Industry Gets Cyber-Security Reality Check

March 30, 2011
Stuxnet attack points up vulnerabilities of control systems.

In early March the Security Incidents Organization (SIO), Sellersville, Pa., released its annual report on industrial control system (ICS) malware incidents. "This report shows the details of the continuing threats to manufacturing and infrastructure security around the world. As the Stuxnet malware showed in 2010, the threat continues and has become even more complicated and mature," says SIO executive director John Cusimano.

The emergence of the Stuxnet worm, which apparently targeted Siemens control systems at an Iranian nuclear-enrichment facility, certainly exposed serious knowledge gaps in how cyber security is implemented and maintained by process companies.

A new white paper, "How Stuxnet Spreads -- A Study of Infection Paths in Best Practice Systems,"  aims to help bridge those gaps. Published in late Feburary, it's co-authored by a trio of cyber-security experts: Eric Byres, chief technology officer, Byers Security, Lantzville, BC; Andrew Ginter, chief technology officer, Abterra Technologies, Calgary, AB; and Joel Langill, chief security officer,, Lantana, TX.

The authors describe a hypothetical industrial site that follows the high security architecture and best practices defined in vendor documents. They then show the ways the Stuxnet worm could make its way through the site's defenses to take control of the process and cause physical damage.

While speculation continues as to the creators of Stuxnet, the worm underscores that ICSs now are the target of sophisticated attacks, note the authors, who add that owners and operators must adjust their security programs accordingly. In particular, stress Byers, Ginter and Langill, security programs must:
• Consider all possible infection pathways and have strategies for mitigating those pathways rather than focusing on a single pathway such as USB keys;
• Recognize that no protective security posture is perfect and take steps to aggressively segment control networks to limit the consequences of an incursion;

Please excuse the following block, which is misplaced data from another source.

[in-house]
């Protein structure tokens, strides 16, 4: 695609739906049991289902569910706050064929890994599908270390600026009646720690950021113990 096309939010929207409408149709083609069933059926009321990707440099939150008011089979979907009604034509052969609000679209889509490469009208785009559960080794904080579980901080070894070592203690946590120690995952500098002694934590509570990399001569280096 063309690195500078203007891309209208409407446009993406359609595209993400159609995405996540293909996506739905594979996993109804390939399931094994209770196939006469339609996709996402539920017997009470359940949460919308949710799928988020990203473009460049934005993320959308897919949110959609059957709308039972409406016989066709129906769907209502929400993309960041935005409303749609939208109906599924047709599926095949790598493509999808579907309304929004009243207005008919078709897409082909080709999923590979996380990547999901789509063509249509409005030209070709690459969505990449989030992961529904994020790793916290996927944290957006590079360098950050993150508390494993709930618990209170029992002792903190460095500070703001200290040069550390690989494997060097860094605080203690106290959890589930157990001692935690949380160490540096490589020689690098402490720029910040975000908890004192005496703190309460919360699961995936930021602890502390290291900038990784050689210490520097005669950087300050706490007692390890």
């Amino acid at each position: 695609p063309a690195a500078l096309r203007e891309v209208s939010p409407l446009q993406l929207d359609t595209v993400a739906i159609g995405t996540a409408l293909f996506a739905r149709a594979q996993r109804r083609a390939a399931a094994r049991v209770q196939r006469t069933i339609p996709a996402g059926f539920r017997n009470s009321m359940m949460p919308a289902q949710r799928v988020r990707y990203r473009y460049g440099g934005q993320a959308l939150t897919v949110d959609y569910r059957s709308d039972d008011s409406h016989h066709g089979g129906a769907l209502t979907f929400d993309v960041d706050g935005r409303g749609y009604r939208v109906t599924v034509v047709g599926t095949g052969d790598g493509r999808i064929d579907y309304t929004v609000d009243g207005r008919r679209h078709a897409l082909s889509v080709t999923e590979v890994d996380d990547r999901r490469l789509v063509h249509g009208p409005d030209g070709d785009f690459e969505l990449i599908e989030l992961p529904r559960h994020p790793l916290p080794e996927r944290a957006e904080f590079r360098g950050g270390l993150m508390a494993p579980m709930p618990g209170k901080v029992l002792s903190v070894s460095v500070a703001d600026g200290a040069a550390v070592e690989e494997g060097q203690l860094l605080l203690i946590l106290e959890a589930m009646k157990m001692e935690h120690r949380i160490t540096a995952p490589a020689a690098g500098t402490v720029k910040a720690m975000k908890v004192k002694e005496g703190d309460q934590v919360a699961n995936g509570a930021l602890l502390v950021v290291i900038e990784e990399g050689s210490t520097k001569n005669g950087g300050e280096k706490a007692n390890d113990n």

• Install ICS-appropriate intrusion detection technologies to spot attacks and raise an alarm when equipment is compromised or at risk of compromise;
• Deploy, operate and maintain at maximum effectiveness ICS-appropriate security technologies and practices. These include firewalls, antivirus technology, patching systems and whitelisting designed for supervisory control and data acquisition (SCADA) and ICS, to make attacks by sophisticated malware much more difficult;
• Look beyond traditional network-layer firewalls to firewalls capable of deep packet inspection of key SCADA and ICS protocols;
• Focus on securing last-line-of-defense critical systems, particularly safety integrated systems (SISs);
• Include security assessments and testing as part of the system-development and periodic maintenance processes followed by correction of identified potential vulnerabilities, thereby decreasing the likelihood of a successful attack, and;
• Work to improve the culture of industrial security among management and technical teams.

"These changes to improve defense-in-depth postures for industrial control systems are needed urgently. Waiting for the next worm may be too late," they say.

Byers highlights two requirements in particular as being essential. The first is culture: "On the macro level you need upper management to really develop a security culture: enthusiastic engineers are not enough."

He points to the safety culture that has emerged in the chemical industry over the last 20 years as a model for how this could happen. "Security needs to follow along the same lines now: it must become a top-to-bottom culture with programs that are both technical and procedural. Nothing works unless this is in place first."

BP, Exxon and Shell in the oil and gas sectors and Dow and DuPont in chemicals exemplify how a safety culture can become a security culture, he says. "The management of these companies really understands the security challenge because they already have sophisticated risk-management cultures. So they have concepts in place that allow them to measure and predict risks far better than other companies."

Byers also cites the findings of a major oil company that recently evaluated the risks and consequences on an offshore oil platform associated with a serious fire versus those of a cyber attack. It determined they were almost identical in terms of cost and loss of life. Yet, the company was spending $50 million/yr on platform fire suppression but only $1million/yr on cyber security. "This spend was instantly increased. This is a level of risk sophistication that is lacking in many other companies."